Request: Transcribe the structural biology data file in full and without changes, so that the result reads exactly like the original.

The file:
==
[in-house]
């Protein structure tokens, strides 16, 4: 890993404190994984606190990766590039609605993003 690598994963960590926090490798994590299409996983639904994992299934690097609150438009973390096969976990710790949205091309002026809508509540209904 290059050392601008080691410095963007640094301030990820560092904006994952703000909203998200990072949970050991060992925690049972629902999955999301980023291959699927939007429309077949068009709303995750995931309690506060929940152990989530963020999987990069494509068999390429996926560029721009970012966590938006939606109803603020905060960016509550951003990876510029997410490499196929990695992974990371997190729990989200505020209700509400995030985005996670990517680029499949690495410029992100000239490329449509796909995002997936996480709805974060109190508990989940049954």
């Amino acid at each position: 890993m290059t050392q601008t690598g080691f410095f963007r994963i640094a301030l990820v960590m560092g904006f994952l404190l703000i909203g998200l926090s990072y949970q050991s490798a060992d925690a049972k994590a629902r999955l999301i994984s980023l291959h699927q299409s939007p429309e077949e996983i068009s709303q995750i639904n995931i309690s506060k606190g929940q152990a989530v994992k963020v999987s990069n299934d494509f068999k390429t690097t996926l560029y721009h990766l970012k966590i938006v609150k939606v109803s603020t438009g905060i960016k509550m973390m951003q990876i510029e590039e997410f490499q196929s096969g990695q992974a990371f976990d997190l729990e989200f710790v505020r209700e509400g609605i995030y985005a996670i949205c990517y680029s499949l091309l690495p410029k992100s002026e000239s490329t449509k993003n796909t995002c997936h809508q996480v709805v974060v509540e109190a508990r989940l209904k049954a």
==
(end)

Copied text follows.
[in-house]
């Protein structure tokens, strides 16, 4: 890993404190994984606190990766590039609605993003 690598994963960590926090490798994590299409996983639904994992299934690097609150438009973390096969976990710790949205091309002026809508509540209904 290059050392601008080691410095963007640094301030990820560092904006994952703000909203998200990072949970050991060992925690049972629902999955999301980023291959699927939007429309077949068009709303995750995931309690506060929940152990989530963020999987990069494509068999390429996926560029721009970012966590938006939606109803603020905060960016509550951003990876510029997410490499196929990695992974990371997190729990989200505020209700509400995030985005996670990517680029499949690495410029992100000239490329449509796909995002997936996480709805974060109190508990989940049954």
């Amino acid at each position: 890993m290059t050392q601008t690598g080691f410095f963007r994963i640094a301030l990820v960590m560092g904006f994952l404190l703000i909203g998200l926090s990072y949970q050991s490798a060992d925690a049972k994590a629902r999955l999301i994984s980023l291959h699927q299409s939007p429309e077949e996983i068009s709303q995750i639904n995931i309690s506060k606190g929940q152990a989530v994992k963020v999987s990069n299934d494509f068999k390429t690097t996926l560029y721009h990766l970012k966590i938006v609150k939606v109803s603020t438009g905060i960016k509550m973390m951003q990876i510029e590039e997410f490499q196929s096969g990695q992974a990371f976990d997190l729990e989200f710790v505020r209700e509400g609605i995030y985005a996670i949205c990517y680029s499949l091309l690495p410029k992100s002026e000239s490329t449509k993003n796909t995002c997936h809508q996480v709805v974060v509540e109190a508990r989940l209904k049954a």